Google, Bermuda, and Effective Tax Rates

In its 2020 annual report Google noted that:

As of December 31, 2019, we have simplified our corporate legal entity structure and now license intellectual property from the U.S. that was previously licensed from Bermuda resulting in an increase in the portion of our income earned in the U.S.

As a result of this change, royalty payments from Ireland which previous ended up in Bermuda, via The Netherlands, now flow directly to the United States. Here we will assess the impact the structure had on Google’s taxes over its entire duration from 2003 to 2019.

Google Foreign Domestic and Tax 2003-2019

Over the full period, Google had an effective tax rate of 21.8 per cent.  The contributions to this were a foreign tax rate of 7.1 per cent and a domestic, i.e. US, tax rate of 39.8 per cent.

Much attention has been given to Google’s foreign tax rate, particularly those of 2005 to 2011 which averaged just 2.3 per cent.  This was primarily the result of a large share of Google’s foreign profit being reported in Bermuda, which, of course, does not have a corporate income tax.

However, the full picture requires the assessments to incorporate Google’s domestic, i.e. US, and then overall tax rates.  From 2005 to 2011, when its effective foreign tax rate averaged 2.3 per cent, Google’s overall effective tax rate averaged 24.7 per cent.

The domestic tax rate for 2017 is also notable. At 120 per cent the domestic tax charge for the year exceeded domestic pre-tax income.  This is because it included the US tax due under the “deemed repatriation tax”.  This is domestic US tax but is due on foreign profit.  As the company set out in its 2018 10K report:

The Tax Act requires us to pay U.S. income taxes on accumulated foreign subsidiary earnings not previously subject to U.S. income tax at a rate of 15.5% to the extent of foreign cash and certain other net current assets and 8% on the remaining earnings. We recorded a provisional amount for our one-time transitional tax liability and income tax expense of $10.2 billion.

Over the period 2003 to 2017 Google had a domestic tax rate of 49 per cent.  This is not because the US had corporate tax rates as high as that but because included in domestic taxes are the US taxes due on foreign profits, most notably the profits Google reported in Bermuda.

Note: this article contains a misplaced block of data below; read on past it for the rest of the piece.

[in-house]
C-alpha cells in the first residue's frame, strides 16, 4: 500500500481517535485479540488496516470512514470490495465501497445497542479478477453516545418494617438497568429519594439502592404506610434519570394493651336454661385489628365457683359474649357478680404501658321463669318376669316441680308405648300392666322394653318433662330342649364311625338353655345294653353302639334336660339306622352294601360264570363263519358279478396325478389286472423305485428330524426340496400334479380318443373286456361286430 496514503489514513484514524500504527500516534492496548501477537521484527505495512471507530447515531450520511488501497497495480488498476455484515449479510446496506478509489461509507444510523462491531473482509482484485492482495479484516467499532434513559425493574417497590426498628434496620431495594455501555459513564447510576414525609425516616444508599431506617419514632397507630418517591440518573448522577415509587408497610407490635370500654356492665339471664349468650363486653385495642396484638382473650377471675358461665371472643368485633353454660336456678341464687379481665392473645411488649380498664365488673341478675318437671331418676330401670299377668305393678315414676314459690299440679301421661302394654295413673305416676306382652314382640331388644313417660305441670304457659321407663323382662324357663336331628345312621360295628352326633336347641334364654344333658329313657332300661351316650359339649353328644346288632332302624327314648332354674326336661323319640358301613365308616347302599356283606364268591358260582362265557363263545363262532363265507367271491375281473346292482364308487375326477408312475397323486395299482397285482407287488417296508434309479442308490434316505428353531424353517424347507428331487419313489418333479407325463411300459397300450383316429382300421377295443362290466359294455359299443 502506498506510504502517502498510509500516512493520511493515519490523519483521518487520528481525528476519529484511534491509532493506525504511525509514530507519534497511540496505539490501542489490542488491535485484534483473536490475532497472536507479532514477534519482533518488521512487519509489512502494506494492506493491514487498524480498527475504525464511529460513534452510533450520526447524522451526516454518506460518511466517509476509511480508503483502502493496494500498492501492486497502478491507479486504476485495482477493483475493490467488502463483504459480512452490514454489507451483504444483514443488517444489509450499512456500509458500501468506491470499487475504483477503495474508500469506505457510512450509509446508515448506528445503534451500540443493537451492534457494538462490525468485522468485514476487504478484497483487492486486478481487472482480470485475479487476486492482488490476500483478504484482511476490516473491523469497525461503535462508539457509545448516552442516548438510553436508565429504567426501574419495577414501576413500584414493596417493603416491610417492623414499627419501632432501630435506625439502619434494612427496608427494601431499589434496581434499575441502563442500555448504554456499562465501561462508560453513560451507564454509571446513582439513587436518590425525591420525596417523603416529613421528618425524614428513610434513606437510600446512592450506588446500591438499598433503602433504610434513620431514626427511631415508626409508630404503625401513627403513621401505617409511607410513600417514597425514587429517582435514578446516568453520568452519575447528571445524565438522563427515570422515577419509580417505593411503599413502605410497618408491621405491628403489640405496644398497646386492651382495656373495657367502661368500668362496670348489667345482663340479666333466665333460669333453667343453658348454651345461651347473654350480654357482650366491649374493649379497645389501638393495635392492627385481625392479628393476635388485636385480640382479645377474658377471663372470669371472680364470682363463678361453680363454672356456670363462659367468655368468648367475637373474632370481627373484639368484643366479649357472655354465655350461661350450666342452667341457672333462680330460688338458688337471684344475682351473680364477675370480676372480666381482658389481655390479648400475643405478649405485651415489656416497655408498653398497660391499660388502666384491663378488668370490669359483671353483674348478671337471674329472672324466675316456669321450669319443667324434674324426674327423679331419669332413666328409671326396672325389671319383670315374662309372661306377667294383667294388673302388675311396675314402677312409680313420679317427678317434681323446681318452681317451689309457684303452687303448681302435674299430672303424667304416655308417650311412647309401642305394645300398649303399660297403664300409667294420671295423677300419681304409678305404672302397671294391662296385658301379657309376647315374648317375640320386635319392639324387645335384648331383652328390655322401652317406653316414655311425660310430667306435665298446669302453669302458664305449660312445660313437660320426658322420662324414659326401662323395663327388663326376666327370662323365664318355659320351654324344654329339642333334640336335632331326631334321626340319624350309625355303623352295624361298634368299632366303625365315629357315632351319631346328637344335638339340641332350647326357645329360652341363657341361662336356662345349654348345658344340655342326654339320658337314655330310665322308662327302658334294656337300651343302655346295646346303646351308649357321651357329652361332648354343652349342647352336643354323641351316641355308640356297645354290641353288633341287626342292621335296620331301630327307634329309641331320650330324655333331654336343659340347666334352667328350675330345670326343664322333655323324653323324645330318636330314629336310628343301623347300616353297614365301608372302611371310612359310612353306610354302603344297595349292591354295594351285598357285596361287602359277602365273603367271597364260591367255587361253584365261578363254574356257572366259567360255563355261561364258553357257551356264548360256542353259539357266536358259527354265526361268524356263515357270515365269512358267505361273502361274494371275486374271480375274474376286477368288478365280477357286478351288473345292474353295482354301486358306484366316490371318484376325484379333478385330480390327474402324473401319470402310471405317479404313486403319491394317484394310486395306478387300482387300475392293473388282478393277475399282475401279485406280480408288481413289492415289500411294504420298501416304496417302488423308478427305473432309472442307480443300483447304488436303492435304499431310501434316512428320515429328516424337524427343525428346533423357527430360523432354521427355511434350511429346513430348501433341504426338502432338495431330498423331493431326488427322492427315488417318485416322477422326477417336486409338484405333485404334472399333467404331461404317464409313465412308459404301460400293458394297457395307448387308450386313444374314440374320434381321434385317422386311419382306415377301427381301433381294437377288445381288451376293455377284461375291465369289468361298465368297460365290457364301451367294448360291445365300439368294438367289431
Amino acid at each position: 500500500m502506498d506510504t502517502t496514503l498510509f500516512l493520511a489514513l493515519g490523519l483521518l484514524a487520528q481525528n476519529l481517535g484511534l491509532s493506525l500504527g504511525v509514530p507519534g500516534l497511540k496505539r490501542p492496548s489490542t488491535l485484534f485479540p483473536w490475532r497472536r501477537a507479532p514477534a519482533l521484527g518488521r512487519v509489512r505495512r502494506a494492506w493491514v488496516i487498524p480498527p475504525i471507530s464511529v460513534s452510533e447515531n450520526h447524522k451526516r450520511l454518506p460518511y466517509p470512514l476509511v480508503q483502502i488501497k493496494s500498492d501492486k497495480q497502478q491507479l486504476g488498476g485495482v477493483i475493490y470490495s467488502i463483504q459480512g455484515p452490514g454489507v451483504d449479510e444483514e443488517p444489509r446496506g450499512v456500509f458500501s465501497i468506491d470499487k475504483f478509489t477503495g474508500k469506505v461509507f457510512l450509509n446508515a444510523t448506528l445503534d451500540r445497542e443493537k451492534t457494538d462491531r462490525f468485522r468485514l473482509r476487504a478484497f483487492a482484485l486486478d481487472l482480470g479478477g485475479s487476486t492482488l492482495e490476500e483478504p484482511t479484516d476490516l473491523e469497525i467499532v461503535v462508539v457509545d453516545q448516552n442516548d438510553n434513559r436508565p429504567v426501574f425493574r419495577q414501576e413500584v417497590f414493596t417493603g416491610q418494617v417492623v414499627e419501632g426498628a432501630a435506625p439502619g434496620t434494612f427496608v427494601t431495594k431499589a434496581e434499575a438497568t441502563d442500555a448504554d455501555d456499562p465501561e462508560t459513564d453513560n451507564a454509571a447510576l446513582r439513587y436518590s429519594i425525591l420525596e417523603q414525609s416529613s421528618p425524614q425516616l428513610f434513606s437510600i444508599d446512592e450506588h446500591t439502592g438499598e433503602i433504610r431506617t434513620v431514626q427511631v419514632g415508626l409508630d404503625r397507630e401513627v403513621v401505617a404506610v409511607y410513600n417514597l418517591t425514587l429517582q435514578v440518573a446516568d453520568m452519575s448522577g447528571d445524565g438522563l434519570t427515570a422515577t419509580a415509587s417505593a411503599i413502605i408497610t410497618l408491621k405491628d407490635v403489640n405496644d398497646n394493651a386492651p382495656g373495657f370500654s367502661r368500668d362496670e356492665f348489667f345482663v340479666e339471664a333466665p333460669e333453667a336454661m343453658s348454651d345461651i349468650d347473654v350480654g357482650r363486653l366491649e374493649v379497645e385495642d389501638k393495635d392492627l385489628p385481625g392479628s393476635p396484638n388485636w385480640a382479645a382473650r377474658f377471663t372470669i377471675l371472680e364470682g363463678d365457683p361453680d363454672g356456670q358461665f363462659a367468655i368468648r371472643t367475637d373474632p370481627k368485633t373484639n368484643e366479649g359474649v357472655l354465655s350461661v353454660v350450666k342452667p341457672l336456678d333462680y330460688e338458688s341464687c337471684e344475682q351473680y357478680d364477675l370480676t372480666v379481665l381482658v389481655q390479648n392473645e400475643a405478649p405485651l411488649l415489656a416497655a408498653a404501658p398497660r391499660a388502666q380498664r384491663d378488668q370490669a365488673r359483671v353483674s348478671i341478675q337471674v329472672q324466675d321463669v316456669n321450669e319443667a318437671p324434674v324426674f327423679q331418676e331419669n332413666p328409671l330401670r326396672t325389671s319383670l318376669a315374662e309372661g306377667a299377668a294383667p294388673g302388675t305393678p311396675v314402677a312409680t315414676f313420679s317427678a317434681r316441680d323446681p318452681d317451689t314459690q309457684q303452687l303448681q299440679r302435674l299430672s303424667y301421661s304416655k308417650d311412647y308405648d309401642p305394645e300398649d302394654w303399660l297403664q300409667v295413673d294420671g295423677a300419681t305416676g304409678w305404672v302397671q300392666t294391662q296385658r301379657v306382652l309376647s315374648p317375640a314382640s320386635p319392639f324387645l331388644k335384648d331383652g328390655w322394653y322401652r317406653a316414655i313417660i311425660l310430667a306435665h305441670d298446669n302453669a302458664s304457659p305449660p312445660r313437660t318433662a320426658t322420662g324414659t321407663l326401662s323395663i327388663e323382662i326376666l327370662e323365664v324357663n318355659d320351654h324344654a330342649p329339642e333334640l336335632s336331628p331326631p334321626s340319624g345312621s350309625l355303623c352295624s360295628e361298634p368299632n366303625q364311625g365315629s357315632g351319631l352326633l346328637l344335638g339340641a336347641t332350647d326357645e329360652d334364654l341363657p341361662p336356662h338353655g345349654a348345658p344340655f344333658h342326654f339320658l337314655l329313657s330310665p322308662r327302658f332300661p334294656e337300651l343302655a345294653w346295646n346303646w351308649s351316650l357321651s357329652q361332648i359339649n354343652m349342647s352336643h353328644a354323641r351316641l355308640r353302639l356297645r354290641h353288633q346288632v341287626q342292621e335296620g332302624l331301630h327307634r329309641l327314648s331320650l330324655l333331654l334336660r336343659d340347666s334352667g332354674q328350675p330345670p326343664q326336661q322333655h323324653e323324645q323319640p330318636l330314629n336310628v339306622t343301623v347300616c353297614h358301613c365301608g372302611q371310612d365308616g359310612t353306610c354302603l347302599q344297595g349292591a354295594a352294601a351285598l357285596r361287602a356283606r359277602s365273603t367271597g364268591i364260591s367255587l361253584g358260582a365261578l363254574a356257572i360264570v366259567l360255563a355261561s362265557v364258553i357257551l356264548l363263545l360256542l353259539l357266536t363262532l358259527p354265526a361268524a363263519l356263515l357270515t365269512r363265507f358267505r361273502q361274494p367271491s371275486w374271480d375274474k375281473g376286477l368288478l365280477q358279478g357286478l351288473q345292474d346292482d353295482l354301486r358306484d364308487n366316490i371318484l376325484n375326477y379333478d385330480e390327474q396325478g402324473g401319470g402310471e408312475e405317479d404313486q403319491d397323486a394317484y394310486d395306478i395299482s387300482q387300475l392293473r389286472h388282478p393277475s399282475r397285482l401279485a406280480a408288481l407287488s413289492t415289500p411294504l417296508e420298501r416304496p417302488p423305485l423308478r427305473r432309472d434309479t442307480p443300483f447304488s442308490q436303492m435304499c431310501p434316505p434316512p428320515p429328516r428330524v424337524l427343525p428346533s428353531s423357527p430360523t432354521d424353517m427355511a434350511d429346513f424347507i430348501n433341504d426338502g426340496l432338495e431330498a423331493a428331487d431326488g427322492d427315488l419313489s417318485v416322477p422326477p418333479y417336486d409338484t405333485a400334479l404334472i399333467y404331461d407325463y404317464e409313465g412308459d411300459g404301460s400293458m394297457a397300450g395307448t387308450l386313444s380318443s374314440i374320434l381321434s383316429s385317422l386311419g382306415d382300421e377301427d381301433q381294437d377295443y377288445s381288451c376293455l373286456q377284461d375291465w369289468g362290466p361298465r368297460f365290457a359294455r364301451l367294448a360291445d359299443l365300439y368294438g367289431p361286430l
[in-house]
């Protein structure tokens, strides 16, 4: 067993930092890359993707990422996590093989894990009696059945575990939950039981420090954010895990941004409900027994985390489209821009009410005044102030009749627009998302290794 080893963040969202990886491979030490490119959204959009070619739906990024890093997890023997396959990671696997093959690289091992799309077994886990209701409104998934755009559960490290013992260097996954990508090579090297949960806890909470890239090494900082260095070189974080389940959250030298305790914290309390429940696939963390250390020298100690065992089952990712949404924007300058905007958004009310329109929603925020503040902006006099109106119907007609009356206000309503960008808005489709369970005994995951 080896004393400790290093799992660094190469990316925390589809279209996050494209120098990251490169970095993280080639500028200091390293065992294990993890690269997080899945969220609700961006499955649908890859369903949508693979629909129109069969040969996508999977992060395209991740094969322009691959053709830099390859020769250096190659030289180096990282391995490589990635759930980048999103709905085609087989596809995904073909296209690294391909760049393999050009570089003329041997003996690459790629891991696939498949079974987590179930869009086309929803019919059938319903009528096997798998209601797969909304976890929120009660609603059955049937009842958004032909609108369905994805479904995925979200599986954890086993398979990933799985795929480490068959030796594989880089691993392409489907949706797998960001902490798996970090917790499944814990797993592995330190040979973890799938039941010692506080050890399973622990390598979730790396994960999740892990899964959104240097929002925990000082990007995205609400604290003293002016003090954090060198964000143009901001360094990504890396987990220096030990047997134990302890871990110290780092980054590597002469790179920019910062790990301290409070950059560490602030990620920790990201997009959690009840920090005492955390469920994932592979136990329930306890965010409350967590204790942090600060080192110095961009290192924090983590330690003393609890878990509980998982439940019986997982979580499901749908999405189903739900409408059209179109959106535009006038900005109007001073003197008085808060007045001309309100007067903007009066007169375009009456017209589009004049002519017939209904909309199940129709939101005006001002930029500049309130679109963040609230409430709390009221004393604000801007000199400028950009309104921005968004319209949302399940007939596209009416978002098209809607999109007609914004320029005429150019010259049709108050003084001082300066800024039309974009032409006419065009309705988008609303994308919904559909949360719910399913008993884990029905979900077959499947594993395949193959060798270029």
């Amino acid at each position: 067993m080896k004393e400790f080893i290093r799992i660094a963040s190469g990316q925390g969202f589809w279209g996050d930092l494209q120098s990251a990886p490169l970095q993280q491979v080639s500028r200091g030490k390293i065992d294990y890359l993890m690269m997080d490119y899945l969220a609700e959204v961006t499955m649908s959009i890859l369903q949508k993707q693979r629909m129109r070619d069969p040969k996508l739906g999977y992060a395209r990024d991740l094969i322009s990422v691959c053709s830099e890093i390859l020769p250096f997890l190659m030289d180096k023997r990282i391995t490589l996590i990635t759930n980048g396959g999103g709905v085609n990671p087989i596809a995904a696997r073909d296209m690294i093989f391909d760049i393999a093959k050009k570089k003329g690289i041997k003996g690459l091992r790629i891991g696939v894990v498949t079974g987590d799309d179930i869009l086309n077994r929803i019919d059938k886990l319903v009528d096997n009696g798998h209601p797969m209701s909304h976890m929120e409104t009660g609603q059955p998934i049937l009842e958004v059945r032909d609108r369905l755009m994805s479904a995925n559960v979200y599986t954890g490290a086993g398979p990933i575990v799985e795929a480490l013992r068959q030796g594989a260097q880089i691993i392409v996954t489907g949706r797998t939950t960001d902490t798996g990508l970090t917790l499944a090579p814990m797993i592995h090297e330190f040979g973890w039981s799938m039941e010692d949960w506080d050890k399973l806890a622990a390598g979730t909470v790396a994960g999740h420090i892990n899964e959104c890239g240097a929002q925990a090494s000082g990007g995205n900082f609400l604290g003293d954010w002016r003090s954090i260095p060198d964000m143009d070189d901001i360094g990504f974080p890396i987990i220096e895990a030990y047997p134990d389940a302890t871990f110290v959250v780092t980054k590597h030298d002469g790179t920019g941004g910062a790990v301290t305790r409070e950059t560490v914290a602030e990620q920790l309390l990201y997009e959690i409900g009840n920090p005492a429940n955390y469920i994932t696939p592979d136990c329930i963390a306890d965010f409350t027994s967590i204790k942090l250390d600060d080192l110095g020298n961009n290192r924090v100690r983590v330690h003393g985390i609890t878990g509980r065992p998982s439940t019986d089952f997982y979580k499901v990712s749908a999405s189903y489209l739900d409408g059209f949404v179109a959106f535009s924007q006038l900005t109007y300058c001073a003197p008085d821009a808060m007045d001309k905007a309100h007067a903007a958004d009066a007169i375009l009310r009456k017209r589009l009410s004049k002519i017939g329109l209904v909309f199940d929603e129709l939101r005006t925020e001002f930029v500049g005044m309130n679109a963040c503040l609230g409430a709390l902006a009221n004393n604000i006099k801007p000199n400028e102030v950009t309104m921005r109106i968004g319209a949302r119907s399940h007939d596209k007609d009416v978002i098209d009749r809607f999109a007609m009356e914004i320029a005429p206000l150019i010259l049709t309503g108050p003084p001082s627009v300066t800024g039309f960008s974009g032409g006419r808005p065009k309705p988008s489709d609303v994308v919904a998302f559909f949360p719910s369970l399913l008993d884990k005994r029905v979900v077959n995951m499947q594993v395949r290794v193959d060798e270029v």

It is a numerator/denominator issue.  A focus on foreign income and foreign taxes omits the domestic, that is US, tax paid on those profits.  The effective tax rate on Google’s foreign profits was not the 2.3 per cent implied by the effective foreign tax rate.  Indeed the lower Google, and similar MNCs can get their foreign tax rate, the higher their domestic tax rate will be.  And, from 2003 to 2017, nearly 90 per cent of Google’s income tax charge was for US taxes.

The above table also illustrates the impact of the Tax Cuts and Jobs Act which came into effect from the start of 2018.  For the years shown, Google’s lowest domestic and overall effective tax rates arose in 2018 and 2019.  As a result of the TCJA, Google’s overall effective tax rate, which in aggregate terms was 25.8 per cent from 2003 to 2017, was reduced to 12.7 per cent when 2018 and 2019 are combined.

And finally a table from Google’s most recent 10K report which shows the impact of the company its licensing arrangements in Bermuda:

Google 10K 2020 Domestic Foreign Income

For 2020 there was a large rise in Google’s pre-tax income that was attributed to domestic operations and a commensurate fall in pre-tax income attributed to foreign operations.  Google’s profit is now being reported where most of it is generated: in the US. And because of the TCJA Google will have a lower overall effective tax rate than when it is was shifting tens of billions of profit to Bermuda.

Google, Bermuda, and Effective Tax Rates